Kazan Dibi is an Ottoman-era dessert with a fascinating history behind it. You may be able to find kazan dibi all over the country. However, it is more commonly seen in Northern Greece, and the areas of Thessaly and Serres.
The name translates to meaning “bottom of the pan”. It is made from buffalo milk and sugar.
It is said that centuries ago, the Ottoman Sultan demanded his chef create him a new dessert. The chef tried to create something using buffalo milk. However, he accidentally burnt the milk and saw it stick to the bottom of the pan.
Not wanting to accept any punishment doled out by the Sultan, the chef acted as though the burned milk was intentional. To his surprise, the Sultan loved it! Thus, kazan dibi was born.
Buffalo Ice Cream
Serres and the little villages around Kerkini Lake are the only places in Greece where water buffalo are farmed. Ice cream made from buffalo milk is popular in these areas. You will find many small bakeries and patisseries that make their own buffalo milk ice cream for just a couple of euros a cup.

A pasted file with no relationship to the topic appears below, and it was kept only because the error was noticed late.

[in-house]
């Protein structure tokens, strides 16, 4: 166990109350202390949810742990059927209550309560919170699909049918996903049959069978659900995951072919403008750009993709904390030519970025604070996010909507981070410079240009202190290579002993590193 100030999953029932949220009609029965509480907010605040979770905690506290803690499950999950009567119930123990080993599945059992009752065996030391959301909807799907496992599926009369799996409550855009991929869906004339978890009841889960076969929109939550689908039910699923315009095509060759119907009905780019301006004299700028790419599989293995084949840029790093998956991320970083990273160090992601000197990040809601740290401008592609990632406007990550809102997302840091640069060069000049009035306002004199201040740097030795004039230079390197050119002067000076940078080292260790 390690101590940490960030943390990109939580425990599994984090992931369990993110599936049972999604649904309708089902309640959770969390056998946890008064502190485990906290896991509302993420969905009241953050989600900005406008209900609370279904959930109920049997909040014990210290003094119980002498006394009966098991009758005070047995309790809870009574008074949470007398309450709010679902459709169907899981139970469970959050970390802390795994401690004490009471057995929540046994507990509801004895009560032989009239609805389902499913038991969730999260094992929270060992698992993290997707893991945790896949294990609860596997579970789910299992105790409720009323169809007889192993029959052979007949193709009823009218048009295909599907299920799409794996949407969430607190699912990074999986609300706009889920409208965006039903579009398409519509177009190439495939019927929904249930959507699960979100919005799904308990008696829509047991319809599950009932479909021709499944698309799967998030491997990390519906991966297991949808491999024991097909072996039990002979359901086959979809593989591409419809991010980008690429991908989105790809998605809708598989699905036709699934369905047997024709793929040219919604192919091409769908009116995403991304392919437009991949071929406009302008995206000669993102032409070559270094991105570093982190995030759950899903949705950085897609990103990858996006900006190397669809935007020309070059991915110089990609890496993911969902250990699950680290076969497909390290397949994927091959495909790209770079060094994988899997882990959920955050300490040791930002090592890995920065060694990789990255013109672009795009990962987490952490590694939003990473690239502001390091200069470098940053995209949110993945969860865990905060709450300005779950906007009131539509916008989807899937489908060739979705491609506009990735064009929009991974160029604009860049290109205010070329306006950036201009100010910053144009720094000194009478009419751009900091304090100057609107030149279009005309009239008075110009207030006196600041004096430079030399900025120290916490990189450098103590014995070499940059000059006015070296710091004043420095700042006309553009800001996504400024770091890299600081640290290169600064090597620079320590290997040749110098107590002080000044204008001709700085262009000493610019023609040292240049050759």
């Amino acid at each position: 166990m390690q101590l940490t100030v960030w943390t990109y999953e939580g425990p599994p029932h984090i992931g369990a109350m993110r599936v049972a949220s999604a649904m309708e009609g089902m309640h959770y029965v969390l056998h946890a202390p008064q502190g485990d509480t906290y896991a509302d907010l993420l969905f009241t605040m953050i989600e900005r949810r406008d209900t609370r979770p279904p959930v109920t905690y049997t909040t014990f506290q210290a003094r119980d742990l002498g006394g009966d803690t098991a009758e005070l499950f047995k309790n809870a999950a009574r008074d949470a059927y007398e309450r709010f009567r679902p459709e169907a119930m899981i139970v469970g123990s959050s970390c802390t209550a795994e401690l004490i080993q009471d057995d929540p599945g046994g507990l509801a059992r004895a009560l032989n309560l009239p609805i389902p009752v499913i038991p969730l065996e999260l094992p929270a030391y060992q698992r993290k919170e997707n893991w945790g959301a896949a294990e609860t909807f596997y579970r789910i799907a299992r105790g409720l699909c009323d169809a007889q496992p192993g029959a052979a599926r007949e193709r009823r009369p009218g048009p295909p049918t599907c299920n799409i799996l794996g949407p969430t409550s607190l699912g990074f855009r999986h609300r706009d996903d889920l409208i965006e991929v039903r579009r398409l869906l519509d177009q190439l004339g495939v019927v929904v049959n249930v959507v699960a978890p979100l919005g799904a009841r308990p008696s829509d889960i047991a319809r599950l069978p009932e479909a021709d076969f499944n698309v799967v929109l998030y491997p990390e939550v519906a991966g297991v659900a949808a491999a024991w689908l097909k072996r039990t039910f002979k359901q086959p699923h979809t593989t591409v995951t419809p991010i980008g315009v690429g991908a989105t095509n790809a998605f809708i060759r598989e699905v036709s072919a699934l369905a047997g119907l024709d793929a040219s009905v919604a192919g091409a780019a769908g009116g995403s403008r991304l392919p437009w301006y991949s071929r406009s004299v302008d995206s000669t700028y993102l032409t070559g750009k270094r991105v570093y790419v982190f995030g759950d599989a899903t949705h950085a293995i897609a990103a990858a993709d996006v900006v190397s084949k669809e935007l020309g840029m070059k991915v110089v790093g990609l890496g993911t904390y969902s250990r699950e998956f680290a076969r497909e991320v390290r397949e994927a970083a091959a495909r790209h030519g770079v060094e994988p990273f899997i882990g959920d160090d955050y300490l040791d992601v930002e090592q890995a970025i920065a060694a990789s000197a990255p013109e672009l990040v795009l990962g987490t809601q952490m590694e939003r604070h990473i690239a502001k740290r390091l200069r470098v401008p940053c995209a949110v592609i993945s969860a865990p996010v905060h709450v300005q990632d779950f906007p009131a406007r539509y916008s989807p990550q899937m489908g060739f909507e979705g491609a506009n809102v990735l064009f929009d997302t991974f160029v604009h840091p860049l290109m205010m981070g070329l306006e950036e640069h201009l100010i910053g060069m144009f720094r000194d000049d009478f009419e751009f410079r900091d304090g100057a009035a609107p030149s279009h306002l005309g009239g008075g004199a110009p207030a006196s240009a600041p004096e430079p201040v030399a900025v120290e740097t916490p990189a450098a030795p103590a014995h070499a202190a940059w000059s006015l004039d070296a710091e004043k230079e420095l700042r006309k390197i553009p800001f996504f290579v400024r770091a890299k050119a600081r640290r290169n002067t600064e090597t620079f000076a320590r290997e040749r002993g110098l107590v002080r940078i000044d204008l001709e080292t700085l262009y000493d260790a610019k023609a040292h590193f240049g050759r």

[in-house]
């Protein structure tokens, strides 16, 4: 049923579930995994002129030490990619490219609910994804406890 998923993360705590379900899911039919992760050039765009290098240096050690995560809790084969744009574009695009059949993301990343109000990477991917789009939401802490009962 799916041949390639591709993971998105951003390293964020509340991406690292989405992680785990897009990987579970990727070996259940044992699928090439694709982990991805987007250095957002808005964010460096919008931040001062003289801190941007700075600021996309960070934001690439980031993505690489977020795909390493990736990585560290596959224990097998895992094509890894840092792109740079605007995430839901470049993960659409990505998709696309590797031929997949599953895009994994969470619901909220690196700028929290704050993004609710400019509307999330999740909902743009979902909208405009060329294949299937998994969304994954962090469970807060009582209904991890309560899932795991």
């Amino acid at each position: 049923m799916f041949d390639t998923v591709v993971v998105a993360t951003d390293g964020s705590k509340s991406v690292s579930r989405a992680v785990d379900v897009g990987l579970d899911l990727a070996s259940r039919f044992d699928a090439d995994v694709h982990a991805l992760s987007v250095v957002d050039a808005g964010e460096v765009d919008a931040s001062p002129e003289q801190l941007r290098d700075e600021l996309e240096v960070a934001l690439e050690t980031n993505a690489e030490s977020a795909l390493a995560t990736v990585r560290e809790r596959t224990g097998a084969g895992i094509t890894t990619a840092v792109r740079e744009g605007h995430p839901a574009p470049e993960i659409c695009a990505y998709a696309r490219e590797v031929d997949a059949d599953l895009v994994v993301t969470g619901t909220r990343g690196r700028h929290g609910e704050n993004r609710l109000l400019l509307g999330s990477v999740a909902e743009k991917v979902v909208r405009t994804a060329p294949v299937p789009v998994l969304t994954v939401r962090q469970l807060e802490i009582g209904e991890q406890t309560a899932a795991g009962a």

Buffalo milk ice cream is much creamier than regular ice cream. It is also considered a somewhat “healthier” alternative as it is lower in fat.
If you are not planning on visiting the Serres and Macedonia areas of Greece, don’t fret. There are some artisanal gelato stores across Greece that sell rich, indulgent ice cream prepared with buffalo milk.
Spoon sweets are among the most popular complimentary Greek desserts that are served in tavernas and restaurants after meals. These are sweet preserved fruits that are preserved in sugar and fruit juice for a matter of months.
Commonly, spoon sweets are served with Greek yoghurt at the end of a meal. They come in a plethora of varieties – from grapes and figs, to oranges.
You will find many Greek delicatessen stores across the country selling jars of spoon sweets that you can take home as a charming edible souvenir. In traditional areas like Karpenisi, you may even have the opportunity to see Greek yiayias preparing them.
Amygdalota (Greek almond cookies)
Amygdalota are chewy Greek almond cookies that originated in the Cyclades. They are sometimes referred to as Greek macaroons, though they do not actually contain any coconut.